## Numbers are fascinating

Numbers fascinate me. What the heck are they? They seem to have an intimate relationship with the “real world”, but are they part of it? If I heave a rock at you, I heave a physical object at you. If I heave two rocks at you, I heave real objects at you. It’s a different physical experience for you, though.

If I heave a third rock at you, again, it’s a different qualitative experience. It’s also a different qualitative experience from having one rock or two rocks thrown at you.

Numbers come in three “shapes”. There are cardinal numbers, which answer questions like “How many rocks did I throw at you?” There are ordinal numbers, which answer questions like “Which rock hit you on the shoulder?” Finally there are nominal numbers, which merely label things and answer questions like “What’s you phone number?”

As another example, in the recent 10km walk which I took part in, I came sixth (ordinal) in my age division. That sounds good until I admit that there were only seven (cardinal) entrants in that division. Incidentally, my bib number was 20179 (nominal).

``` Embed from Getty Images ```

Cardinal numbers include the natural numbers, the integers and the rational numbers and the real numbers (as well as more esoteric numbers). For instance the cardinal real number π is the answer to the question “How many times would the diameter fit around the circumference of a circle?”

It’s a bit more difficult to relate ordinal numbers with real numbers, but the real numbers can definitely be ordered – in other words a real number ‘x’ is either bigger than another real number ‘y’, or vice versa or they are equal. However, there are, loosely speaking, more real numbers than ordinals, so any relationship between ordinal numbers and real numbers must be a relationship between the ordinal numbers and a subset of the real numbers.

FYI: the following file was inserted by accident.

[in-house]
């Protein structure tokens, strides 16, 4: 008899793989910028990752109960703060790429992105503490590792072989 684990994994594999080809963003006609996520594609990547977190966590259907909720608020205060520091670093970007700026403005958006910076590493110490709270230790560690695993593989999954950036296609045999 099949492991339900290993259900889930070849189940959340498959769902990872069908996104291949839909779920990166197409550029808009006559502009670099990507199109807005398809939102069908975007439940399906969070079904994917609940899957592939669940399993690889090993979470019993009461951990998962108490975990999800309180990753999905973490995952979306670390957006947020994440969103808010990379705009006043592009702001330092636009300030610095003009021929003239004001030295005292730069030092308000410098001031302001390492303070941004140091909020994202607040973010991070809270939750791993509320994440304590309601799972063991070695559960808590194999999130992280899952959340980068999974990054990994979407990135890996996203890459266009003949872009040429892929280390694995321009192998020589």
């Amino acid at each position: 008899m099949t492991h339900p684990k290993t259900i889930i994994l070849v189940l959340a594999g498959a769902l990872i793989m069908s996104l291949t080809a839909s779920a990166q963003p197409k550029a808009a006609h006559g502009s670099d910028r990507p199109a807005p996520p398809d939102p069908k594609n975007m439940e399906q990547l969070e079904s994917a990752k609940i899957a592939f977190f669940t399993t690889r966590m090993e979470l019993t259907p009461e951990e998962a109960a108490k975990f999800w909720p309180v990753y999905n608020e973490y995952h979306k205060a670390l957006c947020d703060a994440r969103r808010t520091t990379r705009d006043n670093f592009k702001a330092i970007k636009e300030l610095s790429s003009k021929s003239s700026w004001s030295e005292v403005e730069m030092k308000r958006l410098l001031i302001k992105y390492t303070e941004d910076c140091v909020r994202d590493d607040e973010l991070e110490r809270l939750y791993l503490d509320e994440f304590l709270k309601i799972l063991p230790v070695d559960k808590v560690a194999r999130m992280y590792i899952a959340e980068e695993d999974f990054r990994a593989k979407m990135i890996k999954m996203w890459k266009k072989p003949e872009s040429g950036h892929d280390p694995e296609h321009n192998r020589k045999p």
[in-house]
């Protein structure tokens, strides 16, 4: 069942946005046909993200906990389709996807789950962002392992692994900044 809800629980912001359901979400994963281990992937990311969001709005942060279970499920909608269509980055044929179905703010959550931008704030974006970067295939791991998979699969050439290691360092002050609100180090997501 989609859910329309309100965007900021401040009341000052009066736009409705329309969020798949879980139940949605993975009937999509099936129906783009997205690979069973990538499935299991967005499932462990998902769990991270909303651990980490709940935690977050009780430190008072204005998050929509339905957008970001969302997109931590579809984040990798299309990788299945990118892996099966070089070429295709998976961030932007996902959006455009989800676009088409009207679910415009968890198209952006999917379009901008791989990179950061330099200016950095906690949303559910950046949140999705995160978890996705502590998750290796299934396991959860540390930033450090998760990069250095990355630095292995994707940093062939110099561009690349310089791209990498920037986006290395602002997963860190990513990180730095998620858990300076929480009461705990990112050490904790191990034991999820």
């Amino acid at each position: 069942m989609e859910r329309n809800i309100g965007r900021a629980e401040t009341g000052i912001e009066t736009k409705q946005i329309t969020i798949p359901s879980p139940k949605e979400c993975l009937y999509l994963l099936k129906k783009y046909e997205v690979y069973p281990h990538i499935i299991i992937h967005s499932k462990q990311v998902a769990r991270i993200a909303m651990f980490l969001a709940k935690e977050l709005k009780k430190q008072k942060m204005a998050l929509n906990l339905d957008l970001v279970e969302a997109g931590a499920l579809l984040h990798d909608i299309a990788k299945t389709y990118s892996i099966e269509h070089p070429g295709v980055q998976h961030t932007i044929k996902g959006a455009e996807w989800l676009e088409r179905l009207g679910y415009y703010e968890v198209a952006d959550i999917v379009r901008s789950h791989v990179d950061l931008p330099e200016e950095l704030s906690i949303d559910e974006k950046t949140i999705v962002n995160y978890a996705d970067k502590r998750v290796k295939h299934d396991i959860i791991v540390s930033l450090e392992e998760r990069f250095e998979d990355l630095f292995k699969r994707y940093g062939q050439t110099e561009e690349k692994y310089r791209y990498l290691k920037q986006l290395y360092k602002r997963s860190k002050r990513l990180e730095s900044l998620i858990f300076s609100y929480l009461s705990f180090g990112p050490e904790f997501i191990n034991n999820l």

Subsets of the real numbers can have ordinal numbers associated with them in a simple way. If we have a function which generates real numbers from a parameter, and if we feed the function with a series of other numbers, then the series of other numbers is ordered by the way that we feed them to the function, and the resulting set of real numbers is also ordered.

So, we might have a random number generator from which we extract a number and feed it to the function. That becomes the first real number. Then we extract another number from the generator, feed it to the function and that becomes the second real number, and so on.

What we end up doing is associating a series of integer ordinal numbers with the generated series of real numbers. These ordinal numbers are associated with the ordered set of real numbers that we create, but the real numbers don’t have to be ordered in terms of their size.

Nominal numbers such as my bib number are merely labels. They may be generated in an ordered way, though, as in the case of my bib number. If I had registered a split second earlier or later I would have received a different number. However, once allocated they only serve to show that I have registered, and they also show which event I registered for.